[QUOTE=likethe265;1257122]Can I understand as:
- CPU has its own limit of on sending the call order to GPU over the time. For example, during the 1/60 s time interval, only around 6000 draw call can be excuted and moreover this is based on CPU doing nothing but only sending the OPENGL command.[/QUOTE]
Not “nothing”. The CPU (via the driver) performs a lot of “prep work” to get ready for issuing draw calls, often termed validation. For instance, pushing needed buffers/textures onto the GPU which haven’t already been uploaded, pinning CPU-side memory buffers, activating new shader programs, uploading uniform blocks, binding textures, resolving block handle/offset pairs into GPU addresses, etc. along with performing all manor of “is this state valid” checks.
The amount of this work varies by driver, draw submission method, and the number of intervening state changes, and even with all that held constant, consumes different amounts of time depending on specific CPU and CPU memory speeds involved, so any “max N draw calls/frame” heuristic you might come up with is going to vary based on the system and the specifics of your example.
In any case, with smaller and smaller batches (with the above factors held constant), you do hit a point where you are CPU bound submitting batches and not GPU bound. You’d of course like to avoid this case because you could be rendering more or more interesting content with that time.
- The intention of optimization of caching is to reduce the batch size and make the most use of GPU.
Not to reduce the batch size, no. Several types of caching were discussed above. I’ll assume you meant vertex cache optimization. The reason for optimizing that is it means fewer total vertices need to be transformed by the GPU to render your mesh.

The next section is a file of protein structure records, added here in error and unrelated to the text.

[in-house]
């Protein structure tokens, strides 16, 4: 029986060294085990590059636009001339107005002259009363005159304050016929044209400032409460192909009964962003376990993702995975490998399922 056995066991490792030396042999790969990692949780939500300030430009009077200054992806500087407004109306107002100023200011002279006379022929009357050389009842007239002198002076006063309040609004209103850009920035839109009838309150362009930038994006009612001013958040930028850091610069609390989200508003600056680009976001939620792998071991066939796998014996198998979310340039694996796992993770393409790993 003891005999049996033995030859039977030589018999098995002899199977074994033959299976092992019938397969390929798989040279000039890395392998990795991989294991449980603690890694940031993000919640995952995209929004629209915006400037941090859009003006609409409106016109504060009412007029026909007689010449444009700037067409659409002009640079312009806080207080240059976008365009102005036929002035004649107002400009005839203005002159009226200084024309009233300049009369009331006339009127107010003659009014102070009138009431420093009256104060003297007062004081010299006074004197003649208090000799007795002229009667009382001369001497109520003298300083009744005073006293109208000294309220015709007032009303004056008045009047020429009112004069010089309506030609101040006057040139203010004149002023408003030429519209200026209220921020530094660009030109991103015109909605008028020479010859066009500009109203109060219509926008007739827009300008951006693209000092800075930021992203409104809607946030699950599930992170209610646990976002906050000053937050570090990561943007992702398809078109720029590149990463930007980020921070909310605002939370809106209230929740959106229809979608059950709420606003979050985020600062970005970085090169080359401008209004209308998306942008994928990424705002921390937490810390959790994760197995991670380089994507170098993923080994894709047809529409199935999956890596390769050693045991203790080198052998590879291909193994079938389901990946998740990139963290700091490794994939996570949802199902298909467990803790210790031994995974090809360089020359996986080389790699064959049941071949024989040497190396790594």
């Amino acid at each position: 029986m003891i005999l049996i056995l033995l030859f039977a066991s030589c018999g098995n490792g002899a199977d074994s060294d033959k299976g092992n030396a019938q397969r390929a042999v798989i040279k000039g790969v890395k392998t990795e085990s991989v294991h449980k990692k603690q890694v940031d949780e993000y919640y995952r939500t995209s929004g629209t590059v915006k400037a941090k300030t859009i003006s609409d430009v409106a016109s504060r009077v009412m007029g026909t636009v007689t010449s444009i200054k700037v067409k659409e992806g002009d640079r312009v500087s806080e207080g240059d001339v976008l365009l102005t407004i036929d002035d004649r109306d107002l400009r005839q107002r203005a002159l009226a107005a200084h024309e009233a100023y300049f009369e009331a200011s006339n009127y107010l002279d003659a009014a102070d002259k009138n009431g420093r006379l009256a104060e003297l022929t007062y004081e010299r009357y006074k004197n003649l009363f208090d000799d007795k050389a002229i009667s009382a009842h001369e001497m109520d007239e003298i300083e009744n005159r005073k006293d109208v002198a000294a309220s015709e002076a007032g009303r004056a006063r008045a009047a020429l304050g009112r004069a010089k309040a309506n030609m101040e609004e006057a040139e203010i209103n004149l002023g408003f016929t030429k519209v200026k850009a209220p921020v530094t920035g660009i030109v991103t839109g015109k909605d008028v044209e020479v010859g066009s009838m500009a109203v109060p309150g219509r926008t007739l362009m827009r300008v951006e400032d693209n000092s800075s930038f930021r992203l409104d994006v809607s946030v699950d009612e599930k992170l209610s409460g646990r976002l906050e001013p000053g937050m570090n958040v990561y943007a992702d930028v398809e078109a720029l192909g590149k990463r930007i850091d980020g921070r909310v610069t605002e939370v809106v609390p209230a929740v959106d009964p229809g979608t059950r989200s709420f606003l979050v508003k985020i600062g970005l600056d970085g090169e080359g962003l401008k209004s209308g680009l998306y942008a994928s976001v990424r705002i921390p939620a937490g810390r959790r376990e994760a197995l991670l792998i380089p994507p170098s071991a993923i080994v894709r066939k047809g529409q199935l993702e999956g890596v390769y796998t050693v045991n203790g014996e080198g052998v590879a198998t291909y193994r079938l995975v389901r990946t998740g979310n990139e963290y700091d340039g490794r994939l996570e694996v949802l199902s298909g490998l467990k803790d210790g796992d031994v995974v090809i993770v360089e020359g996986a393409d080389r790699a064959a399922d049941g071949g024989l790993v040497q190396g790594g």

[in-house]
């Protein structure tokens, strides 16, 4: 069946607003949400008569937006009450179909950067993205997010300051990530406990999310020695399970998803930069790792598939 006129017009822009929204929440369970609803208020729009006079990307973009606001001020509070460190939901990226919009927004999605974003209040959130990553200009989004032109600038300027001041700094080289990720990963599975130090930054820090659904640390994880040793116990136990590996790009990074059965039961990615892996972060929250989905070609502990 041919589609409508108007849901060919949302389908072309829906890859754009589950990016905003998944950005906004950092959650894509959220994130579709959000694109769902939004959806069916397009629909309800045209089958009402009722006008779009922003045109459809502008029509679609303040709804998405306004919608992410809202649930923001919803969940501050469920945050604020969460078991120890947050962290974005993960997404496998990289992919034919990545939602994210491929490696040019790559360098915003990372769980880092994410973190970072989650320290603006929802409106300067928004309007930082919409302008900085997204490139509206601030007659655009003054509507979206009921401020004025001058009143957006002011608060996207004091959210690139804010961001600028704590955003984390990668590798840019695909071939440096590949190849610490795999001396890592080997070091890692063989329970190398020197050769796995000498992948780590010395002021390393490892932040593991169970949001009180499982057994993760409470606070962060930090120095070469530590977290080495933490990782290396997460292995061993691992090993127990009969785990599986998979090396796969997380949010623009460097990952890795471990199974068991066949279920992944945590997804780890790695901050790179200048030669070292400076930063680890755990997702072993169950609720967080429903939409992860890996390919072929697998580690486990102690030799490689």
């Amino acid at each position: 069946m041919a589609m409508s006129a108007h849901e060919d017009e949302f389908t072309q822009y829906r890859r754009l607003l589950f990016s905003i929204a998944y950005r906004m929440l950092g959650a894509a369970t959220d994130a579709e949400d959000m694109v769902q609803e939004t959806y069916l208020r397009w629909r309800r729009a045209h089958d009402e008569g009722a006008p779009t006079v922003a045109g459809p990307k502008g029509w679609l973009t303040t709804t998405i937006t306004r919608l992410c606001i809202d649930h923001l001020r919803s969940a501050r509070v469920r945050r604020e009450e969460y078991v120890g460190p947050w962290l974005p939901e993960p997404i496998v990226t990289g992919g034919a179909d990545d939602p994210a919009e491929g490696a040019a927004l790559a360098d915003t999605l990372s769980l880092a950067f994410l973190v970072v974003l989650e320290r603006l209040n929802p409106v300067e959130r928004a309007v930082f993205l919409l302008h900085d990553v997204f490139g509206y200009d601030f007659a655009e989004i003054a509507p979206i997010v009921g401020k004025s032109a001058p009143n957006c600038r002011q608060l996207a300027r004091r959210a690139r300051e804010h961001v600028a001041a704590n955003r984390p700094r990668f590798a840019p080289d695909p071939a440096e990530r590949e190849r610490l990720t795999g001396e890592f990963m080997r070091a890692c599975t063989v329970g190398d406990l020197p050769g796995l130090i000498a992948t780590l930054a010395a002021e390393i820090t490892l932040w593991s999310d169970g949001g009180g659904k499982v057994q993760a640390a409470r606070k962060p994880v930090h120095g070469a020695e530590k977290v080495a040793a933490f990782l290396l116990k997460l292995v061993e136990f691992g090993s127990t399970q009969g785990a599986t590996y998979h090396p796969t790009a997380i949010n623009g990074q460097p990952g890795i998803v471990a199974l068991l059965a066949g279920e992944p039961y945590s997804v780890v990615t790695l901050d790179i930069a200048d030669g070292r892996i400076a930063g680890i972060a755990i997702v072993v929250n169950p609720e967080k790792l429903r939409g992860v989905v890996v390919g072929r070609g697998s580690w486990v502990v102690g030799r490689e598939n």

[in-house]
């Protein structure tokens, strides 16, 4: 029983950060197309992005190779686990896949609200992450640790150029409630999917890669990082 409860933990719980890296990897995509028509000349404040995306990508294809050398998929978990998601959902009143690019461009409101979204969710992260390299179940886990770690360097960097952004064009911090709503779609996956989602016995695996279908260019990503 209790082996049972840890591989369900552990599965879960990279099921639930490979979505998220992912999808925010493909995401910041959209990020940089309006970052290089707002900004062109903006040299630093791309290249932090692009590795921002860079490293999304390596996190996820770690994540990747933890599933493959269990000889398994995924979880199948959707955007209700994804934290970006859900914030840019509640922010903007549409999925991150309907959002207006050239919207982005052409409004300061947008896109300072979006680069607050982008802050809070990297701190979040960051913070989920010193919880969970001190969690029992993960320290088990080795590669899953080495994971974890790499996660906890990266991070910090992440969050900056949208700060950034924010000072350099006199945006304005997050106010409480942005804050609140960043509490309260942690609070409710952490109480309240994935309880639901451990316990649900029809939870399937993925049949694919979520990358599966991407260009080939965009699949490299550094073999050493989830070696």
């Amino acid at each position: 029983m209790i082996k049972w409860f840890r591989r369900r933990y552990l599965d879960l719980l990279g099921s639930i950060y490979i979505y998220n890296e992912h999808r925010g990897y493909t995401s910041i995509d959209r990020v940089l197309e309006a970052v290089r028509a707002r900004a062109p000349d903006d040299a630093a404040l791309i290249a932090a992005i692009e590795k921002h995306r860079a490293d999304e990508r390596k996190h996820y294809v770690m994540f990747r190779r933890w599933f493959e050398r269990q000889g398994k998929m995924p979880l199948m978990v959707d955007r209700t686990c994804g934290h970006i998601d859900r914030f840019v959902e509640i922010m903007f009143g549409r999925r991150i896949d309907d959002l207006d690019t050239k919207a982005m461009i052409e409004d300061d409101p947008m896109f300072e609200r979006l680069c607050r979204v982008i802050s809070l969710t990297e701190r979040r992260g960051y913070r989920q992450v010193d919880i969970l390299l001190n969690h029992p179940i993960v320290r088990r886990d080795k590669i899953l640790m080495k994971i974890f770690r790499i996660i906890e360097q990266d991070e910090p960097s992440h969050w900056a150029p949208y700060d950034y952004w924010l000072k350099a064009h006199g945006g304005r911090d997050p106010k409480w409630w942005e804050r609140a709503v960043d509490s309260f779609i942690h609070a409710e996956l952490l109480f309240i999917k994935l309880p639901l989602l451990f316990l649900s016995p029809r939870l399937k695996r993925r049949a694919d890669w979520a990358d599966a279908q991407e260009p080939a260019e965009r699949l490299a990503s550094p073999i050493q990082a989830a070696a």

Background: At any point in your frame, you’ll be bottlenecked on something. Previously, we were discussing what would make you CPU bound (the GPU is somewhat academic here). However, in cases where you are GPU bound (what you want), you could be bottlenecked on a few things. One of these things is vertex transform rate. There’s a limit to how fast GPUs can transform vertices, and if you feed the GPU properly, you can hit this limit. If you are vertex transform bound, and if you can reduce the number of vertices the GPU has to transform to render your mesh, then you can speed up the time required to render your mesh. That’s the point of vertex cache optimization.
- GPU and CPU processing can be deemed as parallel because CPU can send the next batch when GPU is processing the last batch. But in most case, the GPU is almost hungry.
In an application written without regard to performance, perhaps. But once optimized this is typically not the case. You do figure out how to “keep the GPU busy” without wasting too much time on state changes or irrelevant content while still meeting your frame rate requirements.